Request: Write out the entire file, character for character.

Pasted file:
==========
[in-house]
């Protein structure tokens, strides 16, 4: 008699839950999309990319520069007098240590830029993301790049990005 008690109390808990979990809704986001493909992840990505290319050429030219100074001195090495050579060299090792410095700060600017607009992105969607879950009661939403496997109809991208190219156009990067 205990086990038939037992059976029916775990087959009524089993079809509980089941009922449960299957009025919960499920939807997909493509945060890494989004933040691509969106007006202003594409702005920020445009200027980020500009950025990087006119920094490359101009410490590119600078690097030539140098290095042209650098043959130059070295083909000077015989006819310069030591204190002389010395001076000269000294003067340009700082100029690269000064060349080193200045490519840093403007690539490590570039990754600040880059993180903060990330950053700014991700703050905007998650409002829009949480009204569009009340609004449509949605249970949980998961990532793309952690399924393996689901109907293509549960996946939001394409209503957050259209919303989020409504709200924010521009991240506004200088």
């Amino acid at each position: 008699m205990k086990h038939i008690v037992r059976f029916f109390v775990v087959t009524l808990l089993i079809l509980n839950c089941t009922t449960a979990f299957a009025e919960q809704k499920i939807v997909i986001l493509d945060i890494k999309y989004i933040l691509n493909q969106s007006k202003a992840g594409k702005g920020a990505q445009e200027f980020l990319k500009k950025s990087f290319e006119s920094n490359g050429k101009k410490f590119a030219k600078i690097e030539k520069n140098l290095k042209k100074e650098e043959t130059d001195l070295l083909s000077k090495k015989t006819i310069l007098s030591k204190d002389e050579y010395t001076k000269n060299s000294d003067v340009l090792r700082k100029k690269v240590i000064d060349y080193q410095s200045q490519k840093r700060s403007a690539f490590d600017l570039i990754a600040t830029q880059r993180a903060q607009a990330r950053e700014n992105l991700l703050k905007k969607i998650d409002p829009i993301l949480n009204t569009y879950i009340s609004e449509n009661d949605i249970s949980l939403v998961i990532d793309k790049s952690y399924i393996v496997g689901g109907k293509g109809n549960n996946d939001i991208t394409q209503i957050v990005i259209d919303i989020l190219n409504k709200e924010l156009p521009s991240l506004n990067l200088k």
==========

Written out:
[in-house]
């Protein structure tokens, strides 16, 4: 008699839950999309990319520069007098240590830029993301790049990005 008690109390808990979990809704986001493909992840990505290319050429030219100074001195090495050579060299090792410095700060600017607009992105969607879950009661939403496997109809991208190219156009990067 205990086990038939037992059976029916775990087959009524089993079809509980089941009922449960299957009025919960499920939807997909493509945060890494989004933040691509969106007006202003594409702005920020445009200027980020500009950025990087006119920094490359101009410490590119600078690097030539140098290095042209650098043959130059070295083909000077015989006819310069030591204190002389010395001076000269000294003067340009700082100029690269000064060349080193200045490519840093403007690539490590570039990754600040880059993180903060990330950053700014991700703050905007998650409002829009949480009204569009009340609004449509949605249970949980998961990532793309952690399924393996689901109907293509549960996946939001394409209503957050259209919303989020409504709200924010521009991240506004200088």
């Amino acid at each position: 008699m205990k086990h038939i008690v037992r059976f029916f109390v775990v087959t009524l808990l089993i079809l509980n839950c089941t009922t449960a979990f299957a009025e919960q809704k499920i939807v997909i986001l493509d945060i890494k999309y989004i933040l691509n493909q969106s007006k202003a992840g594409k702005g920020a990505q445009e200027f980020l990319k500009k950025s990087f290319e006119s920094n490359g050429k101009k410490f590119a030219k600078i690097e030539k520069n140098l290095k042209k100074e650098e043959t130059d001195l070295l083909s000077k090495k015989t006819i310069l007098s030591k204190d002389e050579y010395t001076k000269n060299s000294d003067v340009l090792r700082k100029k690269v240590i000064d060349y080193q410095s200045q490519k840093r700060s403007a690539f490590d600017l570039i990754a600040t830029q880059r993180a903060q607009a990330r950053e700014n992105l991700l703050k905007k969607i998650d409002p829009i993301l949480n009204t569009y879950i009340s609004e449509n009661d949605i249970s949980l939403v998961i990532d793309k790049s952690y399924i393996v496997g689901g109907k293509g109809n549960n996946d939001i991208t394409q209503i957050v990005i259209d919303i989020l190219n409504k709200e924010l156009p521009s991240l506004n990067l200088k």